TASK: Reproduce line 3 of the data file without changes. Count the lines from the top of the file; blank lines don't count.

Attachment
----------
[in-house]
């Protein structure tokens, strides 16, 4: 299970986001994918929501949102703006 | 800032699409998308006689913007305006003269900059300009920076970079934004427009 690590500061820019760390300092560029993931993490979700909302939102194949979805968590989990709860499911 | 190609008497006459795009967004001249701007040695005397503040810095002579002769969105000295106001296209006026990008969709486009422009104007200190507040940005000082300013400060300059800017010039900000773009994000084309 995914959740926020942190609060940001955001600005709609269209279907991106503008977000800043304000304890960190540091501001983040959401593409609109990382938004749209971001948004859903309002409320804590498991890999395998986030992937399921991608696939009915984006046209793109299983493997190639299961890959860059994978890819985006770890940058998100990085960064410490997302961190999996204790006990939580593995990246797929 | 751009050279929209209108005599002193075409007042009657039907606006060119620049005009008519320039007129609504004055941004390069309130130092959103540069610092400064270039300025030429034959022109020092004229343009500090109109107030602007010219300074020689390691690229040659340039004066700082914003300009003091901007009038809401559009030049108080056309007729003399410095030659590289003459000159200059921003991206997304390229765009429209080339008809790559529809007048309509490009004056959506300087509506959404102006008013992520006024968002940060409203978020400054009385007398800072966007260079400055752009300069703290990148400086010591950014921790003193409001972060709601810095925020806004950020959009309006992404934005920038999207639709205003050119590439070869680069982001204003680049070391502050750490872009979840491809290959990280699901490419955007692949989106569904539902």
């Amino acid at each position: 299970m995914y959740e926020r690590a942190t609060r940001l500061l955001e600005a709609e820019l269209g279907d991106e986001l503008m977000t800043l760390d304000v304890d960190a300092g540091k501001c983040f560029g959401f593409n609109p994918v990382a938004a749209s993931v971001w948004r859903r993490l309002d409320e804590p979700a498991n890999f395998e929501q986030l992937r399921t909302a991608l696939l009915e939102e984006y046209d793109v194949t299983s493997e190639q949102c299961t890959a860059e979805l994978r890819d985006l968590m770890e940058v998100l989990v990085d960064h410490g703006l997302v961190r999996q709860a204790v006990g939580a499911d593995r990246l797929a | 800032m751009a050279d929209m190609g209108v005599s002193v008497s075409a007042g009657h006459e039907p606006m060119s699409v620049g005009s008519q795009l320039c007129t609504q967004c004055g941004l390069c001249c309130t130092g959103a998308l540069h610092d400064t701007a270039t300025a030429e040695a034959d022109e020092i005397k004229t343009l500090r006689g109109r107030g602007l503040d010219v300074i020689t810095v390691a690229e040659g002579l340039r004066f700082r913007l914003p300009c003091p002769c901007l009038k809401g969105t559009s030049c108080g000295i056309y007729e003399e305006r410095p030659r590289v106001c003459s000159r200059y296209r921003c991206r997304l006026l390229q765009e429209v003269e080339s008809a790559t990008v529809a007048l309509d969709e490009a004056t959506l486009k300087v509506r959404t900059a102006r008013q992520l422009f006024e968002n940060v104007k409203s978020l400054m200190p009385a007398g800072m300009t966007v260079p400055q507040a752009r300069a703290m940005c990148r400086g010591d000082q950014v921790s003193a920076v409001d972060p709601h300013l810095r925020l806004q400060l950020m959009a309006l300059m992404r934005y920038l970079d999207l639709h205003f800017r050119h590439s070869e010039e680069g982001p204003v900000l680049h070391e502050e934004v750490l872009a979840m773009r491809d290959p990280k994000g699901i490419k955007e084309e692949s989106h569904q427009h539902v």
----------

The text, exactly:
């Amino acid at each position: 299970m995914y959740e926020r690590a942190t609060r940001l500061l955001e600005a709609e820019l269209g279907d991106e986001l503008m977000t800043l760390d304000v304890d960190a300092g540091k501001c983040f560029g959401f593409n609109p994918v990382a938004a749209s993931v971001w948004r859903r993490l309002d409320e804590p979700a498991n890999f395998e929501q986030l992937r399921t909302a991608l696939l009915e939102e984006y046209d793109v194949t299983s493997e190639q949102c299961t890959a860059e979805l994978r890819d985006l968590m770890e940058v998100l989990v990085d960064h410490g703006l997302v961190r999996q709860a204790v006990g939580a499911d593995r990246l797929a | 800032m751009a050279d929209m190609g209108v005599s002193v008497s075409a007042g009657h006459e039907p606006m060119s699409v620049g005009s008519q795009l320039c007129t609504q967004c004055g941004l390069c001249c309130t130092g959103a998308l540069h610092d400064t701007a270039t300025a030429e040695a034959d022109e020092i005397k004229t343009l500090r006689g109109r107030g602007l503040d010219v300074i020689t810095v390691a690229e040659g002579l340039r004066f700082r913007l914003p300009c003091p002769c901007l009038k809401g969105t559009s030049c108080g000295i056309y007729e003399e305006r410095p030659r590289v106001c003459s000159r200059y296209r921003c991206r997304l006026l390229q765009e429209v003269e080339s008809a790559t990008v529809a007048l309509d969709e490009a004056t959506l486009k300087v509506r959404t900059a102006r008013q992520l422009f006024e968002n940060v104007k409203s978020l400054m200190p009385a007398g800072m300009t966007v260079p400055q507040a752009r300069a703290m940005c990148r400086g010591d000082q950014v921790s003193a920076v409001d972060p709601h300013l810095r925020l806004q400060l950020m959009a309006l300059m992404r934005y920038l970079d999207l639709h205003f800017r050119h590439s070869e010039e680069g982001p204003v900000l680049h070391e502050e934004v750490l872009a979840m773009r491809d290959p990280k994000g699901i490419k955007e084309e692949s989106h569904q427009h539902v």